Friday, February 21, 2020

Virtue Development, Honesty, Part two: To thy own self be true


Part two: To thy own self be true

Peace of mind comes from honesty. It is the dishonest who experience anxiety, anger, depression, and ultimately despair.

It is the wish and intention to deceive that is the root of all evil and leads to conflict and war. The worst war is the conflict within oneself between the false self and the authentic self. The worst dishonesty is self deception where one murders one’s own soul because they have lied so much they forget who they really are.

Where, when, and with whom can you express what you really think, how your really feel, and what you really want? Who knows, if even yourself, what really matters to you?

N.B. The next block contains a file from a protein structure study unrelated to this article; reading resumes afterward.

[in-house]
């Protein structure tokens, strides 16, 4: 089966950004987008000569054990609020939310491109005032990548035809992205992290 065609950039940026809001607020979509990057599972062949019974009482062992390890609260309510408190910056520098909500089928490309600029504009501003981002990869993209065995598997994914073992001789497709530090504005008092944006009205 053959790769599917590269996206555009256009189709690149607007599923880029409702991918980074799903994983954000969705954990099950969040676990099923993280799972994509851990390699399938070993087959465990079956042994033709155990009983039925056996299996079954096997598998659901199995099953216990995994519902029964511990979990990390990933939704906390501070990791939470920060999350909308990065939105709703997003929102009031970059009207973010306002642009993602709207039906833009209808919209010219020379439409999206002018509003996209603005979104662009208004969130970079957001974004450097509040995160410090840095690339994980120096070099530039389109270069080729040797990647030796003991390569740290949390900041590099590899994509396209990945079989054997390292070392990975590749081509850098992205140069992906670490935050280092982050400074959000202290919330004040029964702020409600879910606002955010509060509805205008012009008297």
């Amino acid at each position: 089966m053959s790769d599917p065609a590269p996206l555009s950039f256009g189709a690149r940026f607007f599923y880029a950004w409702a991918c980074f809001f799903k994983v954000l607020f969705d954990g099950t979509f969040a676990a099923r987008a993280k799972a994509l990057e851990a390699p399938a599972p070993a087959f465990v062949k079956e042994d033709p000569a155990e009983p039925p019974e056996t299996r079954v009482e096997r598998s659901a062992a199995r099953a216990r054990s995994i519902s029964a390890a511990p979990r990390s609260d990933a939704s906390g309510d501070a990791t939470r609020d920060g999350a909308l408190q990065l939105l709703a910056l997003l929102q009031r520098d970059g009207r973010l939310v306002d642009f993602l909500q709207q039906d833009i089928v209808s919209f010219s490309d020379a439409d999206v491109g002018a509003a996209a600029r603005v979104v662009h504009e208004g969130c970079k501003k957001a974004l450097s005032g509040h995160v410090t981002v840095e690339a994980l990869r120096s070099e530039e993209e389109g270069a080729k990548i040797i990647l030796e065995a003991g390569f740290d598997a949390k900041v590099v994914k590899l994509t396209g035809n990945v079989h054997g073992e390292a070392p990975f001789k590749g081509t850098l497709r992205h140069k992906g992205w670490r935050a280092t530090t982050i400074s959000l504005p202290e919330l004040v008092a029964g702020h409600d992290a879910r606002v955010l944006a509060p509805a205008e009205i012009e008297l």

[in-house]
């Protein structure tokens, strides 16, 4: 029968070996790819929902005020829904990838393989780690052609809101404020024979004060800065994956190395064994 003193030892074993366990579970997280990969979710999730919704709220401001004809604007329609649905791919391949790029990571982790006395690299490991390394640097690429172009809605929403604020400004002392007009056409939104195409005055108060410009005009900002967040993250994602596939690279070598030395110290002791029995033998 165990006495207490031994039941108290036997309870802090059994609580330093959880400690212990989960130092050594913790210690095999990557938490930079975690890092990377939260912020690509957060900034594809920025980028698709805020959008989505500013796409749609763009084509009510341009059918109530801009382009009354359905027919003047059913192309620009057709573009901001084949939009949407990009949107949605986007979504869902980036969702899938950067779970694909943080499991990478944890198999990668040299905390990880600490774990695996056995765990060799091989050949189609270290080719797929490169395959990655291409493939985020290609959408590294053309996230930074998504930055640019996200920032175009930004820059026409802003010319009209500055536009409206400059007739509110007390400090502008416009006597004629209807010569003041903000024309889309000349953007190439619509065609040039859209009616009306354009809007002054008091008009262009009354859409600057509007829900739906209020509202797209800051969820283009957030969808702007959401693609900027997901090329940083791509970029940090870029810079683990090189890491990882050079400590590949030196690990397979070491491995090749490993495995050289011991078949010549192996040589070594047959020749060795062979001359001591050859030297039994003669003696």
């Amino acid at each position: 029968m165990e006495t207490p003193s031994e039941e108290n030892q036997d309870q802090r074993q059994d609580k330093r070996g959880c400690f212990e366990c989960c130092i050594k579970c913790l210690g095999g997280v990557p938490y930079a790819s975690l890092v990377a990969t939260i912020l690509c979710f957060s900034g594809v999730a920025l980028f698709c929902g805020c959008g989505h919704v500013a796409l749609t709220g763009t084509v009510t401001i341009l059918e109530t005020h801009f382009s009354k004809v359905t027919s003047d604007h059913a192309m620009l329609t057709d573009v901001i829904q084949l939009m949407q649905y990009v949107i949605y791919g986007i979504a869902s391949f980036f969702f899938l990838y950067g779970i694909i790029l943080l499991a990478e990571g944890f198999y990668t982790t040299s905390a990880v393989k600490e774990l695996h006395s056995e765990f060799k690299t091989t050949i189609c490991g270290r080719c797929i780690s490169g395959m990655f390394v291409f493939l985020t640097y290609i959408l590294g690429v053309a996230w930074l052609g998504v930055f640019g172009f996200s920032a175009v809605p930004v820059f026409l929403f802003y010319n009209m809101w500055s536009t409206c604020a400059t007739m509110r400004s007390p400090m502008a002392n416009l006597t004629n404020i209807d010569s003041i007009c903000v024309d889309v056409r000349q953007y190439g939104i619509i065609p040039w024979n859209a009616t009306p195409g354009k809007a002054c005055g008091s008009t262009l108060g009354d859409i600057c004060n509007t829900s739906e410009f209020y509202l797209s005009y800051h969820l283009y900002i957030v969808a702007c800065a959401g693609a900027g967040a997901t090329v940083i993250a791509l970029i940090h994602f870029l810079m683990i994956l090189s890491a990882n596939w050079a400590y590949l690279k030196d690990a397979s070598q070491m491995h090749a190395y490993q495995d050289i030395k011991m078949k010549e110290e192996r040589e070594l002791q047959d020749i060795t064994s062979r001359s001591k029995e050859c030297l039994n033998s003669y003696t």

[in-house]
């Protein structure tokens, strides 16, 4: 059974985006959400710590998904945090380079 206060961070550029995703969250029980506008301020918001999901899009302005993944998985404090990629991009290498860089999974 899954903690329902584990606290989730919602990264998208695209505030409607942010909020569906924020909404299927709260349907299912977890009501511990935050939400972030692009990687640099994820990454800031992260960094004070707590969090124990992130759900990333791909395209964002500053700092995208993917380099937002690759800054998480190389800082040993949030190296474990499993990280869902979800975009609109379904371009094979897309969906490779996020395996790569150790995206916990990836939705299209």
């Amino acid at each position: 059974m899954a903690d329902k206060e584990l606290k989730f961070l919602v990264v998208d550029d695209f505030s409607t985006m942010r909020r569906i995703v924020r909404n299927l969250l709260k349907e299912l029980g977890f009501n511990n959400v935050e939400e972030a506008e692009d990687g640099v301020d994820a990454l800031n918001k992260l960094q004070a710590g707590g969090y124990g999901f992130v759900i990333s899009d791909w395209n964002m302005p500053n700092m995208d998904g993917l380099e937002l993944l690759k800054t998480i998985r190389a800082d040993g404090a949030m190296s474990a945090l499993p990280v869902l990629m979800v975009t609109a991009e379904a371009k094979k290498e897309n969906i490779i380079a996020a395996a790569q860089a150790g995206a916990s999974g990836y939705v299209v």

Knowing what really matters to you, is the source of your faith. People often say one thing for approval or to get along or to manipulate others, when deep in their hearts they know that their presentation is a deception. The problem arises when a person starts to believe their own deceptions.

Shakespeare has written “To thine own self be true.” Socrates said, “An unexamined life is not worth living.” Grandfather said, “Honesty is the best policy,” and Diogenes roamed the earth with his lantern looking for a honest person.

If a person is to cultivate the virtue of honesty, they must begin with themselves. Lying to oneself is the biggest impediment to happiness that exists. Lying to others is bad enough, but lying to oneself is deadly.


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